published in New Works Review, 2004

Guest Post, Chauna Craig: Words With Friends: Your Guide to the DIY Writing Retreat

There’s no better gift for a writer than an artists’ colony where benevolent patrons provide a bed, a studio, delicious, healthy meals, the company of other artists, and time, time, time to write. I’ve had the good fortune to spend time at Vermont Studio Center, Hedgebrook, Ragdale and Virginia Center for the Creative Arts, and the magic generated in these places is so powerful that I soSquare Writemetimes tiptoe through my ordinary life afterwards, wondering what price will be exacted for such unearned blessings.

But the competition for spots in Writer Heaven is fierce, and your good deeds only get you halfway up the ladder.  This year one prestigious arts center had a record number of applications (over 1200 fellowship applicants including both writing and visual arts). I’ve screened for two residency programs, and every time I am amazed and dismayed by how strong the work samples are.  As one director told me, “Everybody who gets a fellowship deserves it.  But so many people who don’t get a fellowship deserve one too.”  All you can do is create your best work, craft your strongest artist statement, and pray. Sometimes, a miracle.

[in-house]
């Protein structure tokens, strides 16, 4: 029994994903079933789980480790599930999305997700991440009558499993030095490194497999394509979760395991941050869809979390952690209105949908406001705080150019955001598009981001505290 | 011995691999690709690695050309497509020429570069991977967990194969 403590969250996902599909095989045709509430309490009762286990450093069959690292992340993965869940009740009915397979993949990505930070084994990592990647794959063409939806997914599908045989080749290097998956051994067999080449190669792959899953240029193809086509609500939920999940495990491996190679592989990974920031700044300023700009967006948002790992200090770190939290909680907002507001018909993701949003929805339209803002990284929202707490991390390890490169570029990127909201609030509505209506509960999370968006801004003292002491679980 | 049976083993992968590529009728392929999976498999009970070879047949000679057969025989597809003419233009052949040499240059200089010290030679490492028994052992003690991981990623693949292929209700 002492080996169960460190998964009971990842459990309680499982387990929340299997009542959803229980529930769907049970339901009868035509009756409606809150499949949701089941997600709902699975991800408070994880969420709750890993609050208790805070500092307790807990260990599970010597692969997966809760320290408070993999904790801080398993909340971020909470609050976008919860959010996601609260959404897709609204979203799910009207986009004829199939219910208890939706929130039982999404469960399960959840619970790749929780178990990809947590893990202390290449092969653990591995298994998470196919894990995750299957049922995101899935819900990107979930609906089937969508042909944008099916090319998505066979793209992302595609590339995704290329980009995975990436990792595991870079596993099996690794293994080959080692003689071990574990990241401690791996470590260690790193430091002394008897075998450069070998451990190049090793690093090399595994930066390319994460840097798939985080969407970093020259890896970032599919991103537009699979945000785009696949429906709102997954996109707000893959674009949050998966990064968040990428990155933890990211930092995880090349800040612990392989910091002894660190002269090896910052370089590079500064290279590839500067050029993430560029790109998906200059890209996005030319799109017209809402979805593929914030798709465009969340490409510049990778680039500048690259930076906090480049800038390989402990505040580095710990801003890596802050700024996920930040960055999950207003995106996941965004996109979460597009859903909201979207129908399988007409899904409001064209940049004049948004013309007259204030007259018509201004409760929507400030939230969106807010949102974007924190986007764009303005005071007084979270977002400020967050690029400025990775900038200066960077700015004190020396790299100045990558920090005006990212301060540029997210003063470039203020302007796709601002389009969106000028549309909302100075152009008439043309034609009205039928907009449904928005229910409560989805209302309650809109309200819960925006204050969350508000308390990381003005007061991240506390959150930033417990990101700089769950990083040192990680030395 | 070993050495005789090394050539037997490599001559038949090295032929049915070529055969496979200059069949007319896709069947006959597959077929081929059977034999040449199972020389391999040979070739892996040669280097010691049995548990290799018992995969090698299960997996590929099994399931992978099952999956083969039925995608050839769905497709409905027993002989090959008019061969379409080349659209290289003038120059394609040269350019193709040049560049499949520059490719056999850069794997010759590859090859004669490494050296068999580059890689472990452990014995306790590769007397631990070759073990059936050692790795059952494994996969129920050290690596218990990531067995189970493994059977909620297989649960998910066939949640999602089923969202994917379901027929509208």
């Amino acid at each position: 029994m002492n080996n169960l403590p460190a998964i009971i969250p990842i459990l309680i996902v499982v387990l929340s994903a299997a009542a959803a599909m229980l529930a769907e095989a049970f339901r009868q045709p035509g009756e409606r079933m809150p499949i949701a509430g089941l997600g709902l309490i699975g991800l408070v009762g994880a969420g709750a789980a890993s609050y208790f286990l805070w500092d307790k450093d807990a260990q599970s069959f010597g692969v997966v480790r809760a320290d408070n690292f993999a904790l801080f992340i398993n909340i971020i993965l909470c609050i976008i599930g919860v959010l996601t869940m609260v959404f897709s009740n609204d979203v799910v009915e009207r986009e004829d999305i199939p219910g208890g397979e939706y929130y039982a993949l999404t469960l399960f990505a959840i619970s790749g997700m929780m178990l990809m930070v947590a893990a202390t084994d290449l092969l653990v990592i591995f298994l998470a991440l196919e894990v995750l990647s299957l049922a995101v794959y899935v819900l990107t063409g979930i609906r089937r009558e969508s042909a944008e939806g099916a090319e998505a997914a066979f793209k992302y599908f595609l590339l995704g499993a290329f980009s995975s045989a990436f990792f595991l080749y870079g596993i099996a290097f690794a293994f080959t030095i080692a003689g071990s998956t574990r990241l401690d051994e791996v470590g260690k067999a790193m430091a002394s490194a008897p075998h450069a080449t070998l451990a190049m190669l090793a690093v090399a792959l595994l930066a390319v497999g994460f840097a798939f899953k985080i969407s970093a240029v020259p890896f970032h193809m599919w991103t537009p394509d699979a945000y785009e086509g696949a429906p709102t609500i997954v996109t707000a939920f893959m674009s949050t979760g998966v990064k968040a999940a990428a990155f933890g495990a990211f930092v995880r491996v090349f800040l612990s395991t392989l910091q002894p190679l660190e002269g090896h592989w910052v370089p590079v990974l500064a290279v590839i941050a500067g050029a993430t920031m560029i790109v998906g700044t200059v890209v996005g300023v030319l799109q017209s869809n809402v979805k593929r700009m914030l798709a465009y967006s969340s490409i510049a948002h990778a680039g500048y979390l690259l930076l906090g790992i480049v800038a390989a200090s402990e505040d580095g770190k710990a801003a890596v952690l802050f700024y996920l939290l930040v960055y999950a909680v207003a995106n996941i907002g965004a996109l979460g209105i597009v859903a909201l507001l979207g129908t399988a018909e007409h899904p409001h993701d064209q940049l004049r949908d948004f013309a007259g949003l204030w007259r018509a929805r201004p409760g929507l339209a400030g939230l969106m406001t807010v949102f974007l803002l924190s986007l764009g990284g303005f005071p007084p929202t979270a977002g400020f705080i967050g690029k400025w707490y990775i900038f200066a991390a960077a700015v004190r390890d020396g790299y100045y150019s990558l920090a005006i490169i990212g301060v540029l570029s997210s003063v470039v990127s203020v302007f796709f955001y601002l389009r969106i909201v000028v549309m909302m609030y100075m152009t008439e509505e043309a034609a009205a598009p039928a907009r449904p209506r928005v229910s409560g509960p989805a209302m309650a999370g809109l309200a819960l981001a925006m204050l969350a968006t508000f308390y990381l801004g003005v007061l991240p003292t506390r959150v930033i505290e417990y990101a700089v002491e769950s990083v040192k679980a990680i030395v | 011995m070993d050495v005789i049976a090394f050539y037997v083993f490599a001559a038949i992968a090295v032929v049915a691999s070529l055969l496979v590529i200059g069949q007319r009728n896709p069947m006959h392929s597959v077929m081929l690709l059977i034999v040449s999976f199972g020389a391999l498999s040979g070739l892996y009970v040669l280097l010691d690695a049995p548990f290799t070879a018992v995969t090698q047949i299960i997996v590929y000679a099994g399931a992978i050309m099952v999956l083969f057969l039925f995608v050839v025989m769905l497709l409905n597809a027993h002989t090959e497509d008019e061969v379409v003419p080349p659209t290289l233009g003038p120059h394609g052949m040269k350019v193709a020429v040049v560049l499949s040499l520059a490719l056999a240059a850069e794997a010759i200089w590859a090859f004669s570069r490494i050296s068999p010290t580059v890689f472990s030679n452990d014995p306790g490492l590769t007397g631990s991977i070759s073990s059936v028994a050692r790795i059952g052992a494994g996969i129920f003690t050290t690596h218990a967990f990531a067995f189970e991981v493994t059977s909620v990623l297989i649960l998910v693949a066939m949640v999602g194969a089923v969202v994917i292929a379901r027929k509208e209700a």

But if you share my religious education, you’ve heard that God helps those who help themselves. And even if you don’t believe that, if you’re a writer, you know how much of your life has focused on the “do-it-yourself” adventure. You often choose your own subjects and genre and set your own deadlines. You can make your own successful writing retreat with the right materials: people, place and planning.


I had a friend in college who would say she was going home for the weekend then stay two nights at a local hotel to focus on her final projects. That’s one option for the do-it-by-yourself types, but part of the pleasure of writing retreats for me has always been the company.